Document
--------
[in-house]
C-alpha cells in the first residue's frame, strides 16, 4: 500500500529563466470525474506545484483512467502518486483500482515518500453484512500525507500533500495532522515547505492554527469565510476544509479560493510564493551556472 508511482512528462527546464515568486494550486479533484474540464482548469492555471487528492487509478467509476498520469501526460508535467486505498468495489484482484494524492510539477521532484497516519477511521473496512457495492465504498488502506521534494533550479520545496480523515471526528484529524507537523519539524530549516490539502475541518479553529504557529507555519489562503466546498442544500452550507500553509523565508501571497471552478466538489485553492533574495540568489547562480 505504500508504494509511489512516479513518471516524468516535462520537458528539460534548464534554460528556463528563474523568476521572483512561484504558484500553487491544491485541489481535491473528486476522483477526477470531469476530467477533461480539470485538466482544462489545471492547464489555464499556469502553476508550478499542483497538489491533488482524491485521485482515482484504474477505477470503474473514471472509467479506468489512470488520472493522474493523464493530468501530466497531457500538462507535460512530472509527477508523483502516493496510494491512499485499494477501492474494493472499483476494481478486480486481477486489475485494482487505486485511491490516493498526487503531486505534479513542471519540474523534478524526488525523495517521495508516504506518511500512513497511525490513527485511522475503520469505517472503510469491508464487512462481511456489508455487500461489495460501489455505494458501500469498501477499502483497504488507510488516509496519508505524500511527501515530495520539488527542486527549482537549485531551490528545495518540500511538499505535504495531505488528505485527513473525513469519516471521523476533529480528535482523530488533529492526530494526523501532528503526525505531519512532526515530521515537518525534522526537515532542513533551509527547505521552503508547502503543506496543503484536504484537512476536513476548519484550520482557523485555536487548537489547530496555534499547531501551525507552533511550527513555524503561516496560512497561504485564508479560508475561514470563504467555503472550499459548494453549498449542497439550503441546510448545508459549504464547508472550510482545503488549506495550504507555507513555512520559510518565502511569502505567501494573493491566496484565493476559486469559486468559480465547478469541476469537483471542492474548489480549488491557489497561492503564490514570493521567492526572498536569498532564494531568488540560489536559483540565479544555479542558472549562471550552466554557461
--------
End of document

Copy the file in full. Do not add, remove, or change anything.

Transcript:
[in-house]
C-alpha cells in the first residue's frame, strides 16, 4: 500500500529563466470525474506545484483512467502518486483500482515518500453484512500525507500533500495532522515547505492554527469565510476544509479560493510564493551556472 508511482512528462527546464515568486494550486479533484474540464482548469492555471487528492487509478467509476498520469501526460508535467486505498468495489484482484494524492510539477521532484497516519477511521473496512457495492465504498488502506521534494533550479520545496480523515471526528484529524507537523519539524530549516490539502475541518479553529504557529507555519489562503466546498442544500452550507500553509523565508501571497471552478466538489485553492533574495540568489547562480 505504500508504494509511489512516479513518471516524468516535462520537458528539460534548464534554460528556463528563474523568476521572483512561484504558484500553487491544491485541489481535491473528486476522483477526477470531469476530467477533461480539470485538466482544462489545471492547464489555464499556469502553476508550478499542483497538489491533488482524491485521485482515482484504474477505477470503474473514471472509467479506468489512470488520472493522474493523464493530468501530466497531457500538462507535460512530472509527477508523483502516493496510494491512499485499494477501492474494493472499483476494481478486480486481477486489475485494482487505486485511491490516493498526487503531486505534479513542471519540474523534478524526488525523495517521495508516504506518511500512513497511525490513527485511522475503520469505517472503510469491508464487512462481511456489508455487500461489495460501489455505494458501500469498501477499502483497504488507510488516509496519508505524500511527501515530495520539488527542486527549482537549485531551490528545495518540500511538499505535504495531505488528505485527513473525513469519516471521523476533529480528535482523530488533529492526530494526523501532528503526525505531519512532526515530521515537518525534522526537515532542513533551509527547505521552503508547502503543506496543503484536504484537512476536513476548519484550520482557523485555536487548537489547530496555534499547531501551525507552533511550527513555524503561516496560512497561504485564508479560508475561514470563504467555503472550499459548494453549498449542497439550503441546510448545508459549504464547508472550510482545503488549506495550504507555507513555512520559510518565502511569502505567501494573493491566496484565493476559486469559486468559480465547478469541476469537483471542492474548489480549488491557489497561492503564490514570493521567492526572498536569498532564494531568488540560489536559483540565479544555479542558472549562471550552466554557461